Sonimus, producers of some fine EQ, console and compressor emulations, have introduced a new modular channel strip plug-in with a virtual rack that can hold up to eight Satson Series modules. Only three modules are available in the initial release — a 'preamp' gain stage, a compressor and an EQ — but the rack can host more than one of each, in any order. It's available in all the major native formats on Mac OS and Windows (Audio Units, VST 2.4, VST 3, AAX 32– and 64–bit, for Mac OS 10.7 or newer and Windows 7 or newer).
The input 'preamp' includes a gain fader with a switch to compensate for the boost so that this simply applies increasing amounts of drive, plus 6dB/octave high- and low-cut filters with adjustable corner frequencies (22kHz down to 100Hz for the high cut and 10Hz up to 2kHz for the low cut). Two buttons control the saturation characteristics: In enables saturation and Fat increases the effect very notably. When saturation is off, the gain stage is very clean. A wide range of saturation effects is available, from subtle warming to very crunchy.
The other preamp module feature is crosstalk, which is available in Vintage or Modern modes, with the former introducing higher levels of leakage. This doesn't simulate crosstalk between different instances of the plug-in, but will feed a filtered trace of the left channel's signal into the right channel and vice versa.
The compressor module is a 'colourful' one, adding harmonics as the gain reduction is increased. However, it's significantly different from Sonimus' TuCo compressor, which I reviewed in SOS October 2017. While TuCo is based on a variable-mu tube circuit and has somewhat 'qualitative' controls, the new compressor has calibrated gain, attack and release settings, as well as three fixed ratios of 2:1, 4:1 and 10:1. There is a side-chain filter that goes up to 3kHz, enabling the detection circuit to ignore not only kick drum and bass, but even ignore a vocal if you wish, and respond to only high frequencies such as cymbals. And you can select from three side-chain detection modes: Stereo Link, Dual Mono and Mono. Like TuCo, however, it does not have an external side-chain input.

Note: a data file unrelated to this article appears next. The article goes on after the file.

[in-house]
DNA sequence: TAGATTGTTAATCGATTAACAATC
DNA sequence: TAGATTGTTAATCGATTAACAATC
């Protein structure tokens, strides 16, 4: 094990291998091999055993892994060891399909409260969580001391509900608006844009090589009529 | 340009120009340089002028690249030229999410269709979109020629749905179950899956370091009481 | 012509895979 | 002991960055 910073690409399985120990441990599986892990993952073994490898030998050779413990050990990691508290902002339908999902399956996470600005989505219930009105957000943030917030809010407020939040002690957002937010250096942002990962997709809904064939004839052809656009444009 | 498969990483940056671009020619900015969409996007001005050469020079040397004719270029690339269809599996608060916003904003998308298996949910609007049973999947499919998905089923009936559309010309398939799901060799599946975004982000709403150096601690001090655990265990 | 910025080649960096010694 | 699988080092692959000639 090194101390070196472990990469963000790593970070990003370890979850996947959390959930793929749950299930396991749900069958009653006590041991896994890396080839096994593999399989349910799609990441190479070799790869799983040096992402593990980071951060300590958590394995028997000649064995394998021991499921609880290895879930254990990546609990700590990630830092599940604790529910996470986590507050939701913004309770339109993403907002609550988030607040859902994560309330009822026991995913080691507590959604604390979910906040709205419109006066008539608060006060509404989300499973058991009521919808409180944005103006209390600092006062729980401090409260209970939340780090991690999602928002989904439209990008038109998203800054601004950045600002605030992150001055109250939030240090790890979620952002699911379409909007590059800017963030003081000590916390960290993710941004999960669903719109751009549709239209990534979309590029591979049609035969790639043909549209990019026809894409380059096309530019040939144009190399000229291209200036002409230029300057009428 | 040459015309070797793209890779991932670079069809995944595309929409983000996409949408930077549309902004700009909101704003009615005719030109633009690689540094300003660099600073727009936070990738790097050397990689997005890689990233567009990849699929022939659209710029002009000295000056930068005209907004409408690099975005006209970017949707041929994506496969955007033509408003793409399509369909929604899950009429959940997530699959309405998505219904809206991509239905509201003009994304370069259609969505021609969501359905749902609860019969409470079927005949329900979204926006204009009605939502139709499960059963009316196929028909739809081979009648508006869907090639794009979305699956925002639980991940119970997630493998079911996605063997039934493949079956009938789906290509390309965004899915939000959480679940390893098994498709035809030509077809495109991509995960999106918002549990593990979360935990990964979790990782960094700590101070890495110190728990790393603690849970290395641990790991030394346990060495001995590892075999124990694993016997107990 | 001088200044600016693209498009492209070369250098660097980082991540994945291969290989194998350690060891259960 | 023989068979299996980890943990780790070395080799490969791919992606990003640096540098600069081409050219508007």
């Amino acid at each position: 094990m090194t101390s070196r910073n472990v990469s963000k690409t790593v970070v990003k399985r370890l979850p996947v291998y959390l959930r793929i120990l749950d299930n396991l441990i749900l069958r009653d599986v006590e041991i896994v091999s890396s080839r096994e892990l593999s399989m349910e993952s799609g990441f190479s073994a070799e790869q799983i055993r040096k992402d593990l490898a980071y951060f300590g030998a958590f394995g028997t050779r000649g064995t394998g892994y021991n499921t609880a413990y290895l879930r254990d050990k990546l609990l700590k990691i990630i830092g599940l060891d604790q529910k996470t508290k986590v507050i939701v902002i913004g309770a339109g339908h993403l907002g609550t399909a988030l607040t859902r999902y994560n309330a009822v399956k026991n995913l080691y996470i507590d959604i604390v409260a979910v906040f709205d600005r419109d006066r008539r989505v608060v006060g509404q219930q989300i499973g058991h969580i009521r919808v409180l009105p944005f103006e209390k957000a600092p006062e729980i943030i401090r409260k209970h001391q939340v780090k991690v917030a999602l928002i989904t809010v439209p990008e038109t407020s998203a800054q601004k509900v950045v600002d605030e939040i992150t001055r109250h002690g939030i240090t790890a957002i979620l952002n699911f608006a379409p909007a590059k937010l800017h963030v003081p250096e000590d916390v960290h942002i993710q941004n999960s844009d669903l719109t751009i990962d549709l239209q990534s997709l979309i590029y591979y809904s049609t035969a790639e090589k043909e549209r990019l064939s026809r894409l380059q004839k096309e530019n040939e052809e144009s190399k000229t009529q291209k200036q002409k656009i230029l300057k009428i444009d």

The compressor module is a 'colourful' one, adding harmonics as the gain reduction is increased.
The EQ module is similar to Sonimus' StonEQ 4k, which is a very fine emulation of an SSL-like equaliser. Unlike StonEQ 4k, there's no Drive control, but considering the saturation/distortion available in the previous two modules I see no reason to add more! The four EQ bands have ±15dB gain with variable-Q bell curves, and the low and high bands can also be switched to shelving mode. There are also low- and high-pass filters with 12dB/octave slopes, steeper than the gain stage module. The low-pass filter can operate down to 2kHz, and the high-pass up to 1kHz. This EQ has a smoothness that enables high-frequency boosts to be introduced without adding harshness.
Tested in Reaper and Studio One, Satson sounded excellent and used little CPU resource. Oversampling at up to 16x is available and can help eliminate aliasing at moderate to high levels of distortion — I found that the 4x oversampling mode reduced aliasing to insignificance at any saturation level, at the cost of a small increase in CPU load. Oversampling also introduces between 31 and 42 samples' worth of latency, depending on the degree of oversampling, but Satson introduces no latency otherwise. Overall, this is another excellent product from Sonimus.